Researchers from Kaohsiung Medical University, in Taiwan, China compared acupuncture and electro-acupuncture to no treatment.
First, the details.
60 women, who had had spinal anesthesia during cesarean section, were randomly assigned to a treatment group.
Control group: no treatment
After the operation, acupuncture or electro-acupuncture was applied on the bilateral acupuncture point, San Yin Jiao (Sp6).
The women controlled the use of their pain medicine.
And, the results.
Acupuncture and electro-acupuncture group delayed the time of requesting morphine by 10 to 11 minutes vs the control group.
The total dose of pain medicine used in the first 24 hours was 30% to 35% less in the acupuncture group and the electro-acupuncture group vs the control group â€” a significant difference.
There was no significant difference between the acupuncture group and the electro-acupuncture group.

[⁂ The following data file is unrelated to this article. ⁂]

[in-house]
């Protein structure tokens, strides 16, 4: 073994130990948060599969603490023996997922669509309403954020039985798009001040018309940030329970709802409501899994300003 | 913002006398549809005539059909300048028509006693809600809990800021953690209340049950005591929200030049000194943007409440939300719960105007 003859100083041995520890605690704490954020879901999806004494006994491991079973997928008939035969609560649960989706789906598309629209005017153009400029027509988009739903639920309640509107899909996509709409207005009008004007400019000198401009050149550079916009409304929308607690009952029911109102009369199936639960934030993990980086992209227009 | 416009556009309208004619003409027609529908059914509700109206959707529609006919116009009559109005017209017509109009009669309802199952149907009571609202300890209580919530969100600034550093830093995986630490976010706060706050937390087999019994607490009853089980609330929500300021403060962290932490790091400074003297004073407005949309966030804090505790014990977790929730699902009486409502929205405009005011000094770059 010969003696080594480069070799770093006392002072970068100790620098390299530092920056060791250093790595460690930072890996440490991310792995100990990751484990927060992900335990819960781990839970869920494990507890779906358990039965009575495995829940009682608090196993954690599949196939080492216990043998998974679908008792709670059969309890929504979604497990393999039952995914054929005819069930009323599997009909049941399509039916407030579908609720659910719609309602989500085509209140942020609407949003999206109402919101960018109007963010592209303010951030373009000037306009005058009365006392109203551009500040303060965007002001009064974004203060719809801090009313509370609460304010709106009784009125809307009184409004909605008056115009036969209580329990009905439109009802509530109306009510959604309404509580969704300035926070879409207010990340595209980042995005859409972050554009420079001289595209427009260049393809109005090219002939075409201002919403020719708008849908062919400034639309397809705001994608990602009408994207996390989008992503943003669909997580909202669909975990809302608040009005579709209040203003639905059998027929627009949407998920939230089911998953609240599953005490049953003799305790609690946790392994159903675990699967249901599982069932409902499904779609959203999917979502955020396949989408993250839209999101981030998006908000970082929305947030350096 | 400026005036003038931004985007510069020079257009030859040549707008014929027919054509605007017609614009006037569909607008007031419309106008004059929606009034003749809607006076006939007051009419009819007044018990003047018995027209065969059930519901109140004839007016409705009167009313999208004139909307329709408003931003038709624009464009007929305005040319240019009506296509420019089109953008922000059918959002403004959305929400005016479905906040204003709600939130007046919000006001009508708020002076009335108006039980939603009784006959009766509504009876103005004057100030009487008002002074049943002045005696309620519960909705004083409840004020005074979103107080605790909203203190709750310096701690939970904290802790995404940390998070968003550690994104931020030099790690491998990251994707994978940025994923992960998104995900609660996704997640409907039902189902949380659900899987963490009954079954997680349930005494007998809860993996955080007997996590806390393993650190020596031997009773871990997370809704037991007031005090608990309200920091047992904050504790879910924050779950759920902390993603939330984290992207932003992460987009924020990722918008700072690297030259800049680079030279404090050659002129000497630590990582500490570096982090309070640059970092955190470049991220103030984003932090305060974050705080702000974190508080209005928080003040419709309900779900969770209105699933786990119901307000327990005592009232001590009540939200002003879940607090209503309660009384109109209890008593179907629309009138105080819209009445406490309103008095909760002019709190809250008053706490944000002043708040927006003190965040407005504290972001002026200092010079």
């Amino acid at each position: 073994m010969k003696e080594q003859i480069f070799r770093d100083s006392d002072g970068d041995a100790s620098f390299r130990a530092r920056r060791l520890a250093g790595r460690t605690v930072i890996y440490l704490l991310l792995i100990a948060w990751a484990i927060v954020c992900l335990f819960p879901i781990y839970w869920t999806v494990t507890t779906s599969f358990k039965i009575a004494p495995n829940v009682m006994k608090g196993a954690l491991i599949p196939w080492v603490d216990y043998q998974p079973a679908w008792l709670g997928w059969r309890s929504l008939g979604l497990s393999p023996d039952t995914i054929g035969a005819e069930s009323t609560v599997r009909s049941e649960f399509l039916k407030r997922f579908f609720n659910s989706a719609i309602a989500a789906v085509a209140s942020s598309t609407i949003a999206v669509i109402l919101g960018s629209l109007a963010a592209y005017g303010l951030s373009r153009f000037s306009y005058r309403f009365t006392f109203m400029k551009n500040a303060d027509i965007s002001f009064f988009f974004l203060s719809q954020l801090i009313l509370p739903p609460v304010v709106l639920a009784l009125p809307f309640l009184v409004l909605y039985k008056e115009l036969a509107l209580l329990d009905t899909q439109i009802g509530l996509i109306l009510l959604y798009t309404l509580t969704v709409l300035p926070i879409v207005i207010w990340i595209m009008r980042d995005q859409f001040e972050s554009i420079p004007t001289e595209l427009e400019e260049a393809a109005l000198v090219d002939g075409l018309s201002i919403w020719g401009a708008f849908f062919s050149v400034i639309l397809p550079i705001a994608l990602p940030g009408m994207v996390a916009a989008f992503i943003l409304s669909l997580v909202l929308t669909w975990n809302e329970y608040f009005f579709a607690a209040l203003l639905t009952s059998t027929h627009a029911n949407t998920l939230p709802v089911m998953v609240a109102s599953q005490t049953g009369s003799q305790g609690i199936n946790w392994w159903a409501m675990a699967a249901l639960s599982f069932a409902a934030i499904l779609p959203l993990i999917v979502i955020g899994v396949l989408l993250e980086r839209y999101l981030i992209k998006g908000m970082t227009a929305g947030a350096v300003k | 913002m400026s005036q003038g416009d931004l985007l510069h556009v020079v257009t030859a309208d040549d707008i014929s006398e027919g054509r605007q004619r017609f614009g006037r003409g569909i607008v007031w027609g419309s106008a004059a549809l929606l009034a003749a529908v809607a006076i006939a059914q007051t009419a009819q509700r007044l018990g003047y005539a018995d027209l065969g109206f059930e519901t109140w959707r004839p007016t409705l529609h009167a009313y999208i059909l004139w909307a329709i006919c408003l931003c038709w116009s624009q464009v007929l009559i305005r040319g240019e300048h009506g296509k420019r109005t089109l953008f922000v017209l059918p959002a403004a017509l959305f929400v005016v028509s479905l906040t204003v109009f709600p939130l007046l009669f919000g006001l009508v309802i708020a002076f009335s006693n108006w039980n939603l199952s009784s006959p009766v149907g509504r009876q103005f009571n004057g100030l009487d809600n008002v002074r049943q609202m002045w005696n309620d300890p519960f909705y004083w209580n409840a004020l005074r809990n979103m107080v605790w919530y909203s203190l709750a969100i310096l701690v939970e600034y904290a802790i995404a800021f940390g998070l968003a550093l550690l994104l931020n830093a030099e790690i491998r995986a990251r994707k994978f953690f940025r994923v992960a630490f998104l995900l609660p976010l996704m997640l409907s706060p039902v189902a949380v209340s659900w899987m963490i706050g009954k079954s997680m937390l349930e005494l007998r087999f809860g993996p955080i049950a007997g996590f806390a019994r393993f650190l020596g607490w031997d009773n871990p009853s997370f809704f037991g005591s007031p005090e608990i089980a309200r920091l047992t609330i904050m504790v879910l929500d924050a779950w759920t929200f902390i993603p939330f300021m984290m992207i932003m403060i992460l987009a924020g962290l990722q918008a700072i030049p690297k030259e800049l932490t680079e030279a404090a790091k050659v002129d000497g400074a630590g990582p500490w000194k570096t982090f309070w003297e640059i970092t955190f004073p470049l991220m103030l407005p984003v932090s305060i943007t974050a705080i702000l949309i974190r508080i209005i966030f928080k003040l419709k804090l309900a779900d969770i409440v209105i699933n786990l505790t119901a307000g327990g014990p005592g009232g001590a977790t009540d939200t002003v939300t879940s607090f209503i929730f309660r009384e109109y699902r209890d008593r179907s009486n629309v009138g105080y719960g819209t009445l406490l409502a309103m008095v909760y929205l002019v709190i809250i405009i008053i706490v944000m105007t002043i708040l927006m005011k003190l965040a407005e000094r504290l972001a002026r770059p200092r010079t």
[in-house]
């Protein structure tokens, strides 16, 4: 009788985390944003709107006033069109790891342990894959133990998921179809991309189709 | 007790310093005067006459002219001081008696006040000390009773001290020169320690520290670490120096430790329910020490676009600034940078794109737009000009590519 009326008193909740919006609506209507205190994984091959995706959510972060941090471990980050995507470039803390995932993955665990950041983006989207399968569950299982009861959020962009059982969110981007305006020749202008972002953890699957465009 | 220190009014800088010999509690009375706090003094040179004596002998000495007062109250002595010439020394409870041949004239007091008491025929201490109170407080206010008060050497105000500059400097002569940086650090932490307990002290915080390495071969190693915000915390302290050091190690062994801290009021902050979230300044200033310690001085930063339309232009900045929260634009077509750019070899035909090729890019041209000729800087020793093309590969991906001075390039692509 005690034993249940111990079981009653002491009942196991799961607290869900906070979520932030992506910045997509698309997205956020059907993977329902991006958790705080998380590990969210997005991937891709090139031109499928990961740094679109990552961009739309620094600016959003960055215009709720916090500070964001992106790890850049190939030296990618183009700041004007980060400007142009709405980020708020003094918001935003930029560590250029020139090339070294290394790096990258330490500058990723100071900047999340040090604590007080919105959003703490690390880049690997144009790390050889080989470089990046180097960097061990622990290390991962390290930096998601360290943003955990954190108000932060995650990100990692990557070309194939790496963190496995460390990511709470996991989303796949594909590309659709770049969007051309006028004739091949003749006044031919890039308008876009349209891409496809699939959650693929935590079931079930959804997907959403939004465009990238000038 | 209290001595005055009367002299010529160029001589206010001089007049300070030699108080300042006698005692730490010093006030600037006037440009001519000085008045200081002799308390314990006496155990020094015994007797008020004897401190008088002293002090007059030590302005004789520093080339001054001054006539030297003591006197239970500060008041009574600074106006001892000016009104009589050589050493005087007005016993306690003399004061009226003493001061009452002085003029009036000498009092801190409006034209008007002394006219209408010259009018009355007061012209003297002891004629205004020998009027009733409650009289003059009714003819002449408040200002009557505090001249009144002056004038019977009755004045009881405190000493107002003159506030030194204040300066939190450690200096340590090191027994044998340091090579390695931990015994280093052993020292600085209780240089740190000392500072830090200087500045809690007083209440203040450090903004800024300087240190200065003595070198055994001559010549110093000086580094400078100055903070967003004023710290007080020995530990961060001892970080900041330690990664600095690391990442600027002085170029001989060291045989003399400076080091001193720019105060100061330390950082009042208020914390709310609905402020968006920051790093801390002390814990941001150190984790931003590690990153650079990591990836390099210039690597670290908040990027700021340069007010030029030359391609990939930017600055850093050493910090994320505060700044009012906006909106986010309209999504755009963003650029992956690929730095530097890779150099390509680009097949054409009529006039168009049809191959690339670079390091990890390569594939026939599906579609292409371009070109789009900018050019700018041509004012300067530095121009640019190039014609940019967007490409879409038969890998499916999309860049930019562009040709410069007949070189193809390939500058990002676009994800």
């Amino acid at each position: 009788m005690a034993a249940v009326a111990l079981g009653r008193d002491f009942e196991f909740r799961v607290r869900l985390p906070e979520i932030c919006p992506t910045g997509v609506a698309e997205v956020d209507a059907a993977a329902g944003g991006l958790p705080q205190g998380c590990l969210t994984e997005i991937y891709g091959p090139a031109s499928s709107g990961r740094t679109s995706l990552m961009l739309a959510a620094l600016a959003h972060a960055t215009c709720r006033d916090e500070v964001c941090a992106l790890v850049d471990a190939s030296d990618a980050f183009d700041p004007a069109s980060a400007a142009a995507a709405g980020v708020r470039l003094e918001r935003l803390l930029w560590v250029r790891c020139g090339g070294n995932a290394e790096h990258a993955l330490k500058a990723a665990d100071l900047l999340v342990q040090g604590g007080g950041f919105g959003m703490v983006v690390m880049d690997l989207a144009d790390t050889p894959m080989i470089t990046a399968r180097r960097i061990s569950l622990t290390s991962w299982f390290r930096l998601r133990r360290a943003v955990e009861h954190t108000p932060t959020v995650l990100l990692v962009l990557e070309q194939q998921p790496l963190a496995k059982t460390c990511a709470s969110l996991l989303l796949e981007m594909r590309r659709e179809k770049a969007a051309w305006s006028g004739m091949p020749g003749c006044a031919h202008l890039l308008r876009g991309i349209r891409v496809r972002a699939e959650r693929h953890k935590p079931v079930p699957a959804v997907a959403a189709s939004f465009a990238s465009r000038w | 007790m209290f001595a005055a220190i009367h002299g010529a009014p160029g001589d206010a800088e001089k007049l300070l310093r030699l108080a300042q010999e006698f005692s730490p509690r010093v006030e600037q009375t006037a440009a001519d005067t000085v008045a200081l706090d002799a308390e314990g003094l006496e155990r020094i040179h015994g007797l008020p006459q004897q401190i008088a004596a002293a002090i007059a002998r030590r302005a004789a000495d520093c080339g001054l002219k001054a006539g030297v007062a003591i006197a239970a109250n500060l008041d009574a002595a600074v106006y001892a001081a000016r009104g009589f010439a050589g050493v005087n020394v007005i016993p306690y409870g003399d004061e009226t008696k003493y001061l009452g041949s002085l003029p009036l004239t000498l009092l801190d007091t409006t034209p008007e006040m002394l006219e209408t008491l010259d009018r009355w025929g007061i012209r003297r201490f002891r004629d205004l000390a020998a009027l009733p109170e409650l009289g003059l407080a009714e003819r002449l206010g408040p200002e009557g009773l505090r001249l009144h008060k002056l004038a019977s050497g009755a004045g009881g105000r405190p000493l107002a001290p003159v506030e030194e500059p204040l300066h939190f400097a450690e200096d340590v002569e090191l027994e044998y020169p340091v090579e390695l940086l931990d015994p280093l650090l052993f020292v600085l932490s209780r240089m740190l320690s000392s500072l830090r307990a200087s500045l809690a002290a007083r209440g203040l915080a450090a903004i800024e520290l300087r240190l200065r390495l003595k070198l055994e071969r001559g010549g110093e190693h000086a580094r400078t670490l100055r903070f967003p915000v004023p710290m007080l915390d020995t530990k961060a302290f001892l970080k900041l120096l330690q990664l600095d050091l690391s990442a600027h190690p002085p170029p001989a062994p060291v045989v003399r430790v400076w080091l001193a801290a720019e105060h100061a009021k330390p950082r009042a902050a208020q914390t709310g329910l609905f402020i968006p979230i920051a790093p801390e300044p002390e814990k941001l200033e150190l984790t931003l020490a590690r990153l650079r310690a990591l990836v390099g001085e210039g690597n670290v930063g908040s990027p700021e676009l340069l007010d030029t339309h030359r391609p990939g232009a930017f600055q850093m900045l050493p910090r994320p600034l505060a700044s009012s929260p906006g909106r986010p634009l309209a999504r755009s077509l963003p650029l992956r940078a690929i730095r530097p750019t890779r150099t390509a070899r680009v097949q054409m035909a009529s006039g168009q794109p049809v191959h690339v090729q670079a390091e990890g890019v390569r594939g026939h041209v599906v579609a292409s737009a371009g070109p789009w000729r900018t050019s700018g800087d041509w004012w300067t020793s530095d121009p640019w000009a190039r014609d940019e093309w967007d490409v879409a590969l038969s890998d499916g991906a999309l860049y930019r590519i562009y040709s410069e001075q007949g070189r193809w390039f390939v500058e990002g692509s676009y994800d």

Pain scores within the first 2 hours were statistically lower with either form of acupuncture vs the control group.
2 hours later, there were no significant differences in the visual analogue scale (VAS) scores between treatment groups and the control group.
The incidence of opioid-related side effects, such as dizziness, was less in the acupuncture group and electro-acupuncture group than in the control group.
The bottom line?
The authors concluded, â€œThis study shows that the application of acupuncture and electro-acupuncture could definitely delay the time of requesting pain relief medication after cesarean section and decrease the PCA doses used within the first 24 hours.â€
This may be the first study of the effect of acupuncture after cesarean section on the use of pain medicine. My PubMed search revealed no other publications.
John Russo, Jr., PharmD, is president of The MedCom Resource, Inc. Previously, he was senior vice president of medical communications at www.Vicus.com, a complementary and alternative medicine website.